LINGUIST List 11.1166

Mon May 22 2000

Sum: "Give" and Person Suppletion

Editor for this issue: Scott Fults <>


  1. Bernard Comrie, 'give' and person suppletion

Message 1: 'give' and person suppletion

Date: Sun, 21 May 2000 13:02:24 +0100
From: Bernard Comrie <>
Subject: 'give' and person suppletion

About a month ago I posted a query asking for information on person
suppletion for the recipient of 'give'. The following are the results
of replies received so far, supplemented by some of my own further
research, arranged by language (and including some material from my
original posting). In some cases I have only an indication that the
language is to be checked further.

Ao (Kuki-Naga-Chin), more specifically the Mongsen dialect: The verb
'give' has distinct forms, in the imperative only, determined by the
grammatical person of the recipient: _kh-ang33_ 'give (to first
person)' versus _khi-ang33_ 'give to third person'. (Information from
Alec Coupe from research in progress, who points out that no forms
with second person recipient, i.e. 'give to yourself' are attested,
and that there may be occasional exceptions.)

Ik (Kuliak).

Ipili (New Guinea Highlands) distinguishes _gi_ 'give me/you' and
_mai_ 'give to 3rd person'; the language's morphological inflection
collapses second and third persons in the non-singular, but the
suppletion of 'give' remains. (Information from Frances Ingemann.)

Japanese _yaru/ageru_ are used when the gift moves away from the
speaker, the verbs _kureru/kudasaru_ when the gift moves towards the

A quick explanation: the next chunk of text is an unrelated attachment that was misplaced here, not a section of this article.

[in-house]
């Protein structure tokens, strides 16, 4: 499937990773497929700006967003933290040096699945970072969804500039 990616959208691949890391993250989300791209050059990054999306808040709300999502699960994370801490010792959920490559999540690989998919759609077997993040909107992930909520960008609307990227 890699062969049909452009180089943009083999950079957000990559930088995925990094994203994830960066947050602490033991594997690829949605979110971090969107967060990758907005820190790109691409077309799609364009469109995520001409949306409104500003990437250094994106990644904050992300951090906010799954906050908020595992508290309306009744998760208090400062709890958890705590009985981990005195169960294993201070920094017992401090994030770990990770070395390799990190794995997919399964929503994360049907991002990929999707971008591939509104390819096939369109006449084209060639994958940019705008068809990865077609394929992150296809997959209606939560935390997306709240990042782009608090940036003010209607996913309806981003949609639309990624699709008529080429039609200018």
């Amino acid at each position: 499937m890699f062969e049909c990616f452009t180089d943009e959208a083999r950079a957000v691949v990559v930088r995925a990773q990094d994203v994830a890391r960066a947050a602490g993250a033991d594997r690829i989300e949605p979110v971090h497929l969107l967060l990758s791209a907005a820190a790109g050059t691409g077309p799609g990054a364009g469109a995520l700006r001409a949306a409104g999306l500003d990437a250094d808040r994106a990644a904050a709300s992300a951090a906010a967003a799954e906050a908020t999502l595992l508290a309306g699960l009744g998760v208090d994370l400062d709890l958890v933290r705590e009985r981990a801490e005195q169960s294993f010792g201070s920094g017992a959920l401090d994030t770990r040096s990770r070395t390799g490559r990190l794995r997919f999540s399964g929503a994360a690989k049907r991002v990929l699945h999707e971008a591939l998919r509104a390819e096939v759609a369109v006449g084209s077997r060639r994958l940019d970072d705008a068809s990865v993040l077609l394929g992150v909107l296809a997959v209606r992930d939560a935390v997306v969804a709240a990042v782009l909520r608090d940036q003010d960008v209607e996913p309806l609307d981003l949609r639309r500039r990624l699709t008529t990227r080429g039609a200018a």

speaker. (The difference between the two verbs in each pair concerns
the relative social status of giver and recipient.) For instance, if
someone gives something to me, I will use _kureru/kudasaru_. If the
mayor of my town gives something to my father, then I will use
_kureru/kudasaru_, as the gift is coming towards me. But if the mayor
of my town gives something to the mayor of another town, I will use
_ageru/yaru_, since the gift is going away from me. (Extensive

Malayalam (Dravidian) distinguishes _koTukkuka_ 'give (to third
person)' from _taruka/tarika_ 'give (to first or second
person)'--these seem just to be distinct roots. (Data from R.E. Asher
and T.C. Kumari, Malayalam; London, 1997: Routledge, p.348.)

Manambu, a Papuan language from Ndu family (closely related to Iatmul,
Wosera, Boiken etc). The same stem is used, but the forms are quite
idiosyncratic; 'give' to 1st or 2nd person is _kwatay/kwatiy_, and to
3rd person is _kwiy_. (Information from Alexandra Aikhenvald.)

Maori, where the verb _ho-_ 'give' obligatorily requires a directional
particle, to give either _homai_ 'give to the speaker' or _hoatu_
'give away from the speaker'. Note that the particles seem to indicate
direction towards or away from the speaker, not necessarily that the
speaker is/is not the recipient (which thus makes this the closest
typological parallel to Japanese). (Cf. Winifred Bauer, Maori; London,
1993: Routledge, pp. 470-476.)

Nandi (Nilotic) has _ke:-ko:n_ 'to give' with first and second person
recipients (which are marked with suffixes); when used alone it is
conjugated as though it were derived with the Ventive ("motion
towards") suffix _-u_. _ki:-ka:-ci_ 'to give to' is used with 3rd
person recipients and is conjugated as though it contained the dative
suffix _-ci_. (Cf. Creider and Creider 1989.)

Nile Nubian languages (according to Greenberg 1993).

Old Basque. (Ongoing research by Gontzal Aldai.)

Rossell (aka Yele, "East Papuan") shows suppletion between 1/2 and 3
person forms. (Ongoing research by Stephen Levinson.)

Saliba (Oceanic) distinguishes _le_ 'give (to first or second person)'
from _mose-i_ 'give (to third person)'. The roots are
distinct. Interestingly, there is a further difference (not found in